AUSTRALIA: Refrigeration wholesaler Actrol Parts Pty is to face court over allegations that it made false or misleading representations related to refrigerant price increases.
The Australian Competition and Consumer Commission (ACCC) has instituted proceedings in the Federal Court of Australia alleging that Actrol made false or misleading representations and engaged in misleading or deceptive conduct in contravention of the Australian Consumer Law (ACL).
The ACCC’s allegations relate to representations made by Actrol about the reasons for significant increases in the price of certain HFC refrigerants in July 2012. It alleges that in a letter dated 20 June 2012, sent to its customers and posted on its website, Actrol made a false or misleading representation that the price increases for R134a, R410A, R404A, R407C and R507A were due to changes in input costs and general market conditions.
The ACCC also alleges that the letter impliedly that the price increases were due to an increase in its costs of supplying those types of HFC refrigerant gas and the introduction of the carbon tax scheme.
“The ACCC alleges that prior to the introduction of the carbon tax scheme Actrol was amassing a stockpile of HFC refrigerant gas, and the price increases were implemented by Actrol in order to increase its margins and achieve a significant one off benefit to its earnings,” ACCC chairman Rod Sims said.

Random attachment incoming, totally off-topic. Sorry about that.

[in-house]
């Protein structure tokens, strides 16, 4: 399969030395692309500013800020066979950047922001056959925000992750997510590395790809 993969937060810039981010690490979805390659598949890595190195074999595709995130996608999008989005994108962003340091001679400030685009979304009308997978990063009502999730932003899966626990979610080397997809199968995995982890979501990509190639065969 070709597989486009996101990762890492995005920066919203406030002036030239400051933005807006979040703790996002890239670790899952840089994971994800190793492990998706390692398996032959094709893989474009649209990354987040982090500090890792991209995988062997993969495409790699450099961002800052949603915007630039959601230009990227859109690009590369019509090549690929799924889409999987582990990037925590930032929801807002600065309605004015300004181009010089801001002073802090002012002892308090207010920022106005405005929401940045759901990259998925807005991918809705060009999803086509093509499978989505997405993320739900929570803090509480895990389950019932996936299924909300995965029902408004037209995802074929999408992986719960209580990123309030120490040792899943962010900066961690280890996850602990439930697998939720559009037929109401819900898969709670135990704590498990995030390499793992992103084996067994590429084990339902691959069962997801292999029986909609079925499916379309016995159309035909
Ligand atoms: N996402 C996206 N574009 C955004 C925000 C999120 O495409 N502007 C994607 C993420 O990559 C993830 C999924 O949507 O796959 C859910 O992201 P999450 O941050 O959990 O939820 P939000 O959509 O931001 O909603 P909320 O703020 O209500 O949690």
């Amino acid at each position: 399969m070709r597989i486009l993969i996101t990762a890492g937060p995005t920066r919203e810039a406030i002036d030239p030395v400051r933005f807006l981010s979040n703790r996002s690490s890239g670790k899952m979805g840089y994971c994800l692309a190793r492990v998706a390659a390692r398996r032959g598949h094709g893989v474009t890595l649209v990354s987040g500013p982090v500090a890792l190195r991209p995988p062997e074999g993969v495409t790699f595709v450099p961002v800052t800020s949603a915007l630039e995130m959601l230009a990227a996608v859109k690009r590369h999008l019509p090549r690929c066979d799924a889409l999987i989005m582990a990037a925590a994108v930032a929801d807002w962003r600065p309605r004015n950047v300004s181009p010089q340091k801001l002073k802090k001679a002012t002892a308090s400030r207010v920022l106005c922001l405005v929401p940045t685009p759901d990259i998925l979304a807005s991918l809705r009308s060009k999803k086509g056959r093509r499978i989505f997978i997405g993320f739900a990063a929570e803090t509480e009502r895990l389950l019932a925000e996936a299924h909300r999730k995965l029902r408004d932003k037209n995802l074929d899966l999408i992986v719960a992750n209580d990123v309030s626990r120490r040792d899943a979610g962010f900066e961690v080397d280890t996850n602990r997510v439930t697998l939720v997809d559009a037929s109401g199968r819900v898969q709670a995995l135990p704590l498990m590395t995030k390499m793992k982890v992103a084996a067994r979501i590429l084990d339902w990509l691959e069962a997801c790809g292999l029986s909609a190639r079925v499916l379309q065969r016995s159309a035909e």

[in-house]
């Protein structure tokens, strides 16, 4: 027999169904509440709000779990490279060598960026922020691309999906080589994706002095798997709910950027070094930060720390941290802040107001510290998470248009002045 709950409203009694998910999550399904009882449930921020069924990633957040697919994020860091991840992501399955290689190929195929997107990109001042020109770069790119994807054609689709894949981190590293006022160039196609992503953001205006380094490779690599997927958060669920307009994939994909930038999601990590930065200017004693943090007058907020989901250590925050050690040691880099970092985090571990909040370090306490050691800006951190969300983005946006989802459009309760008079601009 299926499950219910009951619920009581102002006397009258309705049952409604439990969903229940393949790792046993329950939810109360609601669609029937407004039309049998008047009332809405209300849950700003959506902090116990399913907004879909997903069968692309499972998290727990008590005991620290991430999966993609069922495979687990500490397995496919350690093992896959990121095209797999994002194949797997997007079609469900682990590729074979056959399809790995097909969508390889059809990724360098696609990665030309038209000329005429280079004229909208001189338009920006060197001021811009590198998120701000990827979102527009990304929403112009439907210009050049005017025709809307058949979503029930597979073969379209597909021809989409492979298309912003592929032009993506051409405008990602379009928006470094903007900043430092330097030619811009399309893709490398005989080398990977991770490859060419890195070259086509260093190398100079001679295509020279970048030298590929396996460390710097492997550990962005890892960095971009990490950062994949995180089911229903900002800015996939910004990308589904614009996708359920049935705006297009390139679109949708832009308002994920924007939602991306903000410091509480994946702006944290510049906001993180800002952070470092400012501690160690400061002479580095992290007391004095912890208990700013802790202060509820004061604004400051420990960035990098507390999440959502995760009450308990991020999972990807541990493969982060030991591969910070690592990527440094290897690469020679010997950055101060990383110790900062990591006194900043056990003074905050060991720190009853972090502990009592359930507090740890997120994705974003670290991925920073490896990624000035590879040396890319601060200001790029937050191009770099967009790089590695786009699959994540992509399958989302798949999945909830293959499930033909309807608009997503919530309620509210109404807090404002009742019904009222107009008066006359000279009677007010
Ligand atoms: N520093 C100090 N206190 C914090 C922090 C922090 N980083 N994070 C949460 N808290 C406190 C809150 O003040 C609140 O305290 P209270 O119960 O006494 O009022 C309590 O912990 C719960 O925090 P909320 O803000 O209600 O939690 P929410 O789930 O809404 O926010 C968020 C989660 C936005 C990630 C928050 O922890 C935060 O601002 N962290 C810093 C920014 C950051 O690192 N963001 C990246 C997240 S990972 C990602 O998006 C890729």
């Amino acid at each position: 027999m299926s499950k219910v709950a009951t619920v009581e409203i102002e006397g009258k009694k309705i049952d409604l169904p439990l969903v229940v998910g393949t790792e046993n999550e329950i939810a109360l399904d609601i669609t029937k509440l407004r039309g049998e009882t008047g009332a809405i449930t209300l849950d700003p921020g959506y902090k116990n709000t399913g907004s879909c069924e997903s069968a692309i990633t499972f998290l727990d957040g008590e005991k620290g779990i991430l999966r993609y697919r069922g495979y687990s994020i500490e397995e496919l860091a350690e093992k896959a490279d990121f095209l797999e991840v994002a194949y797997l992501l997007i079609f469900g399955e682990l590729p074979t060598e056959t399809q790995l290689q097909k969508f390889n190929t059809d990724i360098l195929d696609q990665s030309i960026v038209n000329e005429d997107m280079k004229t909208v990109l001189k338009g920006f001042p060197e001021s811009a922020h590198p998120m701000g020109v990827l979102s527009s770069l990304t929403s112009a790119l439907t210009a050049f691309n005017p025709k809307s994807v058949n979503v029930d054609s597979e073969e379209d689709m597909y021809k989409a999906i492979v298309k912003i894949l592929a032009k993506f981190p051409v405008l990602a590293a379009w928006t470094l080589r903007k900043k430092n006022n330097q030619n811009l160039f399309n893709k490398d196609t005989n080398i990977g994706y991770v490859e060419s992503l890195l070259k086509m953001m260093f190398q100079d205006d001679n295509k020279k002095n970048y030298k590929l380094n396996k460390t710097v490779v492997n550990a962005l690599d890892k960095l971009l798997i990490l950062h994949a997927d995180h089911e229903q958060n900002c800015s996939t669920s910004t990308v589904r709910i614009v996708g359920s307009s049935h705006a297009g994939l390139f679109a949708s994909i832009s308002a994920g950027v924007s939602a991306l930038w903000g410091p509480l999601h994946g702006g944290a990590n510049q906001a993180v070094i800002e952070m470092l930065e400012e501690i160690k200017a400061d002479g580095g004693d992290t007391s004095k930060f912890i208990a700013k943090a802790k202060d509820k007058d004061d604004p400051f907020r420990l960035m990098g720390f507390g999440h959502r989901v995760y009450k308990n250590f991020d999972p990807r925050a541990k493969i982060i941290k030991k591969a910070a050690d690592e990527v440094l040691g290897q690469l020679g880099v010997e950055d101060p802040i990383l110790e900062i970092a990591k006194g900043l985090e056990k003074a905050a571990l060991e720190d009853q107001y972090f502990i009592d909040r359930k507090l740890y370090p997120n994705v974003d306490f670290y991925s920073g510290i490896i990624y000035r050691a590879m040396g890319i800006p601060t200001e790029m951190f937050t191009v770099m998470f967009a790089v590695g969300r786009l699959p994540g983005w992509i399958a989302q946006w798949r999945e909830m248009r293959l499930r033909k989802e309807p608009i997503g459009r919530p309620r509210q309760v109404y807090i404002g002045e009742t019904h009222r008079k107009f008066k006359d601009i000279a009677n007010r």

Australia’s introduced its controversial carbon tax in July 2012. The amount of tax applied to refrigerants was based upon the refrigerant’s global warming potential, leading to huge price increases amongst some of the higher GWP gases.
When the carbon tax was introduced the ACCC was directed to investigate businesses that engaged in misleading conduct concerning the effect of the carbon tax.
The current Liberal government under Tony Abbott is pledged to repeal the controversial tax in July claiming that the tax introduced by the previous Labour administration is inflicting “plenty of pain, with no environmental gain”.
A report produced at the end of last year claimed that the tax had reduced greenhouse gas emissions by less than 0.1% (Cooling Post, December 8, 2013).
“This case is a further demonstration of the role of the ACCC in scrutinising claims made by all levels of business in relation to the introduction of the carbon tax, and taking enforcement action where appropriate. The ACCC will be equally vigilant in monitoring the practices of businesses following the repeal of the carbon tax, to ensure that consumers get the benefit of the repeal as quickly as possible”, Mr Sims said.
The ACCC is seeking pecuniary penalties, declarations, injunctions, publication orders, a compliance programme, and costs.
Actrol was acquired by Australian plumbing-giant Reece in February. Alan Wilson, executive chairman of Reece Australia, told the Cooling Post that Reece was aware of the investigation by the ACCC in relation to the alleged conduct as part of its due diligence on the Actrol Group. He added that the company was considering its position in respect of the proceedings.